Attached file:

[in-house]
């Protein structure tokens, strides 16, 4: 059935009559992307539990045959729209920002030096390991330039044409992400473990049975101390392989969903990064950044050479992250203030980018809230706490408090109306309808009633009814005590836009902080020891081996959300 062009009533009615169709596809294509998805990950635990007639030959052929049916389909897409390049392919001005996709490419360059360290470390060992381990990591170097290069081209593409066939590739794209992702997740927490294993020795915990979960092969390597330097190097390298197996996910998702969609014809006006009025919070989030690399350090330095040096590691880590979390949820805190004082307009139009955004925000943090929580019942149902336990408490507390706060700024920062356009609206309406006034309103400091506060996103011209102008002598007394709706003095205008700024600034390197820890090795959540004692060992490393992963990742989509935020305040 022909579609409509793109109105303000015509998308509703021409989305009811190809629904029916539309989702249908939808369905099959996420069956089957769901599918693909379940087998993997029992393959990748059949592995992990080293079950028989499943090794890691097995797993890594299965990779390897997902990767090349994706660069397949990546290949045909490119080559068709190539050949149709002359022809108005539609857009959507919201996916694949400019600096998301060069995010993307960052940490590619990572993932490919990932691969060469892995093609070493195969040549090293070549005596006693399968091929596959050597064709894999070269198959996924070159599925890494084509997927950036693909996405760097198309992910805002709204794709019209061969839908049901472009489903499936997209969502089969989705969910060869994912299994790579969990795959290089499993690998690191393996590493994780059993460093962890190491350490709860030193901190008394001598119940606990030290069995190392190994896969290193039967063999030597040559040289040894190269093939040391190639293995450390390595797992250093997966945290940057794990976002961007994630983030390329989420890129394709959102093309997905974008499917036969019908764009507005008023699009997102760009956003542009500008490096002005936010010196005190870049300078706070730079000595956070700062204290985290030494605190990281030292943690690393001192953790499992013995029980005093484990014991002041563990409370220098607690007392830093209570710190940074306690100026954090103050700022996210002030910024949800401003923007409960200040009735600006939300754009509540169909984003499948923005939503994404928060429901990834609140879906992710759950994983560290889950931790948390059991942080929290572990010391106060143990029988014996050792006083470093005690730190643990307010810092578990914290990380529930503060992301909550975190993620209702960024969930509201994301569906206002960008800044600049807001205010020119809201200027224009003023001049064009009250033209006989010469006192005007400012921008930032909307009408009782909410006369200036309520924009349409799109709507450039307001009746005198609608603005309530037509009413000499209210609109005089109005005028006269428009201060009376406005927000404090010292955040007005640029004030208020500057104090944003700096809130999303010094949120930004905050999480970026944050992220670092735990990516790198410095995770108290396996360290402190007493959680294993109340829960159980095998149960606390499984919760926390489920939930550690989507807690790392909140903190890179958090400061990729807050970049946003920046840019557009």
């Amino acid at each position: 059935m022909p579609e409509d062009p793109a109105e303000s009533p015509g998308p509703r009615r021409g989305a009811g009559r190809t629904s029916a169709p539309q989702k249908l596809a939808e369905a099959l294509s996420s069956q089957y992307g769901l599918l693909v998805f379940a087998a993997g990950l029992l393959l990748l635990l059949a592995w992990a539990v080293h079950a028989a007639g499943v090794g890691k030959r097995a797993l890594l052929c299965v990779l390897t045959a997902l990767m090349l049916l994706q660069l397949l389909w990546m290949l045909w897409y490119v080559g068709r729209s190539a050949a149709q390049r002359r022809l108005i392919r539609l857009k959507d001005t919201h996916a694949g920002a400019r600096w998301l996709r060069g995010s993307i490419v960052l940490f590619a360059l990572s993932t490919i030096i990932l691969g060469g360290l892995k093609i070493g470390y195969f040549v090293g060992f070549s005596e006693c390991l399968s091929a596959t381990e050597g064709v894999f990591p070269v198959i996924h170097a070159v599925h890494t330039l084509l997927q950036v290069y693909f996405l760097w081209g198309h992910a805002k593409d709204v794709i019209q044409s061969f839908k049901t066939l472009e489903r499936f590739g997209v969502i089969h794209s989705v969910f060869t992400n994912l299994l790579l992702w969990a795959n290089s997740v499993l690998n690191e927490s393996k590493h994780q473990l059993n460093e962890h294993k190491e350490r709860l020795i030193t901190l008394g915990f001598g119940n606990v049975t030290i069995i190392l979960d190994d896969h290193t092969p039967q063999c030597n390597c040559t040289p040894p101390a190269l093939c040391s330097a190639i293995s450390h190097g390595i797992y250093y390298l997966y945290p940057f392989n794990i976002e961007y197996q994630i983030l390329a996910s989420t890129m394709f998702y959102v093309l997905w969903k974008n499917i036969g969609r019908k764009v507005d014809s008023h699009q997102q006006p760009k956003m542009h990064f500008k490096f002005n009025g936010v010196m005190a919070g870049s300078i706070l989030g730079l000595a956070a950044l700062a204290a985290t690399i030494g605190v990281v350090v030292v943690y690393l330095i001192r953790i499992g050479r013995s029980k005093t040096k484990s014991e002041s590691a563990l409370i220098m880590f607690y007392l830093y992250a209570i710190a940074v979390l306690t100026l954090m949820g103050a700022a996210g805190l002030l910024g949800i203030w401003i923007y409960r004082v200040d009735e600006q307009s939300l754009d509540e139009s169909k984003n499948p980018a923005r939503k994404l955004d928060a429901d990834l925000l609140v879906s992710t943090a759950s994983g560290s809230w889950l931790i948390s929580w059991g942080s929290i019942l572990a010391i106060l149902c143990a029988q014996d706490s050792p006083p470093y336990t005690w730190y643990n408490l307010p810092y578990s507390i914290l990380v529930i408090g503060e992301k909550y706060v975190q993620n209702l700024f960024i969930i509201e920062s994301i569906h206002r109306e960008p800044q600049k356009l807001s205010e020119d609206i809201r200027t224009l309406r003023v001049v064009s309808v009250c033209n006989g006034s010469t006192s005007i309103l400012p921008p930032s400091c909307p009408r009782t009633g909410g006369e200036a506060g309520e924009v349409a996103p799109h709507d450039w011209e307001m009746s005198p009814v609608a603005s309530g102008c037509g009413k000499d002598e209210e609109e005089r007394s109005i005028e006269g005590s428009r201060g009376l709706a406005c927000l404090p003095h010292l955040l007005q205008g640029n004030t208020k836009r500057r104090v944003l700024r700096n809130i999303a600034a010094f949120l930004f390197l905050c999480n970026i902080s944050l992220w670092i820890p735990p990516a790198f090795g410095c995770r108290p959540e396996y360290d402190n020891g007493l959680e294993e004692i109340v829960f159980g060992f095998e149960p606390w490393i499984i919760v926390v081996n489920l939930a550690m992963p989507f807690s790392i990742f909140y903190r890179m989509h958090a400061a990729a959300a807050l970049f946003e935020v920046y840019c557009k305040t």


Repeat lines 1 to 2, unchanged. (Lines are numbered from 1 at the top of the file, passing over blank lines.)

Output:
[in-house]
């Protein structure tokens, strides 16, 4: 059935009559992307539990045959729209920002030096390991330039044409992400473990049975101390392989969903990064950044050479992250203030980018809230706490408090109306309808009633009814005590836009902080020891081996959300 062009009533009615169709596809294509998805990950635990007639030959052929049916389909897409390049392919001005996709490419360059360290470390060992381990990591170097290069081209593409066939590739794209992702997740927490294993020795915990979960092969390597330097190097390298197996996910998702969609014809006006009025919070989030690399350090330095040096590691880590979390949820805190004082307009139009955004925000943090929580019942149902336990408490507390706060700024920062356009609206309406006034309103400091506060996103011209102008002598007394709706003095205008700024600034390197820890090795959540004692060992490393992963990742989509935020305040 022909579609409509793109109105303000015509998308509703021409989305009811190809629904029916539309989702249908939808369905099959996420069956089957769901599918693909379940087998993997029992393959990748059949592995992990080293079950028989499943090794890691097995797993890594299965990779390897997902990767090349994706660069397949990546290949045909490119080559068709190539050949149709002359022809108005539609857009959507919201996916694949400019600096998301060069995010993307960052940490590619990572993932490919990932691969060469892995093609070493195969040549090293070549005596006693399968091929596959050597064709894999070269198959996924070159599925890494084509997927950036693909996405760097198309992910805002709204794709019209061969839908049901472009489903499936997209969502089969989705969910060869994912299994790579969990795959290089499993690998690191393996590493994780059993460093962890190491350490709860030193901190008394001598119940606990030290069995190392190994896969290193039967063999030597040559040289040894190269093939040391190639293995450390390595797992250093997966945290940057794990976002961007994630983030390329989420890129394709959102093309997905974008499917036969019908764009507005008023699009997102760009956003542009500008490096002005936010010196005190870049300078706070730079000595956070700062204290985290030494605190990281030292943690690393001192953790499992013995029980005093484990014991002041563990409370220098607690007392830093209570710190940074306690100026954090103050700022996210002030910024949800401003923007409960200040009735600006939300754009509540169909984003499948923005939503994404928060429901990834609140879906992710759950994983560290889950931790948390059991942080929290572990010391106060143990029988014996050792006083470093005690730190643990307010810092578990914290990380529930503060992301909550975190993620209702960024969930509201994301569906206002960008800044600049807001205010020119809201200027224009003023001049064009009250033209006989010469006192005007400012921008930032909307009408009782909410006369200036309520924009349409799109709507450039307001009746005198609608603005309530037509009413000499209210609109005089109005005028006269428009201060009376406005927000404090010292955040007005640029004030208020500057104090944003700096809130999303010094949120930004905050999480970026944050992220670092735990990516790198410095995770108290396996360290402190007493959680294993109340829960159980095998149960606390499984919760926390489920939930550690989507807690790392909140903190890179958090400061990729807050970049946003920046840019557009």